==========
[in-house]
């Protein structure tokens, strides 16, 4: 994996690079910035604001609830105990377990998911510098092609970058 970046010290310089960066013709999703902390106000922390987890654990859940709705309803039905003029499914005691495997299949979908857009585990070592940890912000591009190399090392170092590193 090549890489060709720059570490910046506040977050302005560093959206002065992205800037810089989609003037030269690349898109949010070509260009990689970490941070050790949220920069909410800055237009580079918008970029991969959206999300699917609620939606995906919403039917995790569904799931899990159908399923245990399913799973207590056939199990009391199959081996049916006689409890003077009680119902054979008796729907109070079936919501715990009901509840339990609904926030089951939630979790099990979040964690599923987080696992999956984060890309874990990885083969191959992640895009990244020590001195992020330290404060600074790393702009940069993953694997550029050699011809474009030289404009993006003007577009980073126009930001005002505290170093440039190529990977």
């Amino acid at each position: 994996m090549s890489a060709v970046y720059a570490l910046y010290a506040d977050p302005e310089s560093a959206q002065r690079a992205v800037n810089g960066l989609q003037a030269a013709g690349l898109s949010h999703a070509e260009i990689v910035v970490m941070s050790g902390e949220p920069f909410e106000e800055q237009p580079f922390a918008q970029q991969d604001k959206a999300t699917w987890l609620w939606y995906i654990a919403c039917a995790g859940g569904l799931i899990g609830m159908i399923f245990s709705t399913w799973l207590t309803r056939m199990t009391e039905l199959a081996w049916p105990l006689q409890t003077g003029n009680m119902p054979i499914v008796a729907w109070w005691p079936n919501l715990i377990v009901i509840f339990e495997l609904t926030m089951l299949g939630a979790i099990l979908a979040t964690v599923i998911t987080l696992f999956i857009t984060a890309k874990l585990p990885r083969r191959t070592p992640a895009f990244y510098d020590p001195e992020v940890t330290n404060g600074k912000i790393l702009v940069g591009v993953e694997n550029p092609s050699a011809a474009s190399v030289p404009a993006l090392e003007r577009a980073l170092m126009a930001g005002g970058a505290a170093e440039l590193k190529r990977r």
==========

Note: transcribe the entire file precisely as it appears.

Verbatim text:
[in-house]
């Protein structure tokens, strides 16, 4: 994996690079910035604001609830105990377990998911510098092609970058 970046010290310089960066013709999703902390106000922390987890654990859940709705309803039905003029499914005691495997299949979908857009585990070592940890912000591009190399090392170092590193 090549890489060709720059570490910046506040977050302005560093959206002065992205800037810089989609003037030269690349898109949010070509260009990689970490941070050790949220920069909410800055237009580079918008970029991969959206999300699917609620939606995906919403039917995790569904799931899990159908399923245990399913799973207590056939199990009391199959081996049916006689409890003077009680119902054979008796729907109070079936919501715990009901509840339990609904926030089951939630979790099990979040964690599923987080696992999956984060890309874990990885083969191959992640895009990244020590001195992020330290404060600074790393702009940069993953694997550029050699011809474009030289404009993006003007577009980073126009930001005002505290170093440039190529990977």
């Amino acid at each position: 994996m090549s890489a060709v970046y720059a570490l910046y010290a506040d977050p302005e310089s560093a959206q002065r690079a992205v800037n810089g960066l989609q003037a030269a013709g690349l898109s949010h999703a070509e260009i990689v910035v970490m941070s050790g902390e949220p920069f909410e106000e800055q237009p580079f922390a918008q970029q991969d604001k959206a999300t699917w987890l609620w939606y995906i654990a919403c039917a995790g859940g569904l799931i899990g609830m159908i399923f245990s709705t399913w799973l207590t309803r056939m199990t009391e039905l199959a081996w049916p105990l006689q409890t003077g003029n009680m119902p054979i499914v008796a729907w109070w005691p079936n919501l715990i377990v009901i509840f339990e495997l609904t926030m089951l299949g939630a979790i099990l979908a979040t964690v599923i998911t987080l696992f999956i857009t984060a890309k874990l585990p990885r083969r191959t070592p992640a895009f990244y510098d020590p001195e992020v940890t330290n404060g600074k912000i790393l702009v940069g591009v993953e694997n550029p092609s050699a011809a474009s190399v030289p404009a993006l090392e003007r577009a980073l170092m126009a930001g005002g970058a505290a170093e440039l590193k190529r990977r």